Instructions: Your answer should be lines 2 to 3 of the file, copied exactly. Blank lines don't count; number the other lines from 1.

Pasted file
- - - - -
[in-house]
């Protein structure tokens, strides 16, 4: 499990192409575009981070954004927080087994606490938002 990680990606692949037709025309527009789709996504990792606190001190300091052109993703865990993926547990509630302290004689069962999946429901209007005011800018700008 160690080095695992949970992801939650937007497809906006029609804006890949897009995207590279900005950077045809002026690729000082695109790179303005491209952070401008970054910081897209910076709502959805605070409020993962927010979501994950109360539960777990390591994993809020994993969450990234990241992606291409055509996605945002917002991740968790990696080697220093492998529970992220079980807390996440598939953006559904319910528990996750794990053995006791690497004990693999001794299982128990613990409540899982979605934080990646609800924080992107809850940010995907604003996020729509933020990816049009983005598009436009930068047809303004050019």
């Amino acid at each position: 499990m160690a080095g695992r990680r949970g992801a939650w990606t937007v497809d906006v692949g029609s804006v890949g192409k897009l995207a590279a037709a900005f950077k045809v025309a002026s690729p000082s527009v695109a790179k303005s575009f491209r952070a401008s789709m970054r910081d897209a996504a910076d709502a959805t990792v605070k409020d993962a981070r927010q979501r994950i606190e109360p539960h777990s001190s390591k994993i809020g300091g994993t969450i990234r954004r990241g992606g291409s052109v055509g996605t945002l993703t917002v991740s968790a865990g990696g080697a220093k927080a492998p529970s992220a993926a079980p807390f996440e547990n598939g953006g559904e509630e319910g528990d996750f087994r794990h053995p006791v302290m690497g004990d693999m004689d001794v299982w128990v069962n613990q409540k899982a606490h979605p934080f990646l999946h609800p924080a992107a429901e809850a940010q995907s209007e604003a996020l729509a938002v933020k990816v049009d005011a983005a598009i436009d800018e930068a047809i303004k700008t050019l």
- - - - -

């Protein structure tokens, strides 16, 4: 499990192409575009981070954004927080087994606490938002 990680990606692949037709025309527009789709996504990792606190001190300091052109993703865990993926547990509630302290004689069962999946429901209007005011800018700008 160690080095695992949970992801939650937007497809906006029609804006890949897009995207590279900005950077045809002026690729000082695109790179303005491209952070401008970054910081897209910076709502959805605070409020993962927010979501994950109360539960777990390591994993809020994993969450990234990241992606291409055509996605945002917002991740968790990696080697220093492998529970992220079980807390996440598939953006559904319910528990996750794990053995006791690497004990693999001794299982128990613990409540899982979605934080990646609800924080992107809850940010995907604003996020729509933020990816049009983005598009436009930068047809303004050019």
């Amino acid at each position: 499990m160690a080095g695992r990680r949970g992801a939650w990606t937007v497809d906006v692949g029609s804006v890949g192409k897009l995207a590279a037709a900005f950077k045809v025309a002026s690729p000082s527009v695109a790179k303005s575009f491209r952070a401008s789709m970054r910081d897209a996504a910076d709502a959805t990792v605070k409020d993962a981070r927010q979501r994950i606190e109360p539960h777990s001190s390591k994993i809020g300091g994993t969450i990234r954004r990241g992606g291409s052109v055509g996605t945002l993703t917002v991740s968790a865990g990696g080697a220093k927080a492998p529970s992220a993926a079980p807390f996440e547990n598939g953006g559904e509630e319910g528990d996750f087994r794990h053995p006791v302290m690497g004990d693999m004689d001794v299982w128990v069962n613990q409540k899982a606490h979605p934080f990646l999946h609800p924080a992107a429901e809850a940010q995907s209007e604003a996020l729509a938002v933020k990816v049009d005011a983005a598009i436009d800018e930068a047809i303004k700008t050019l």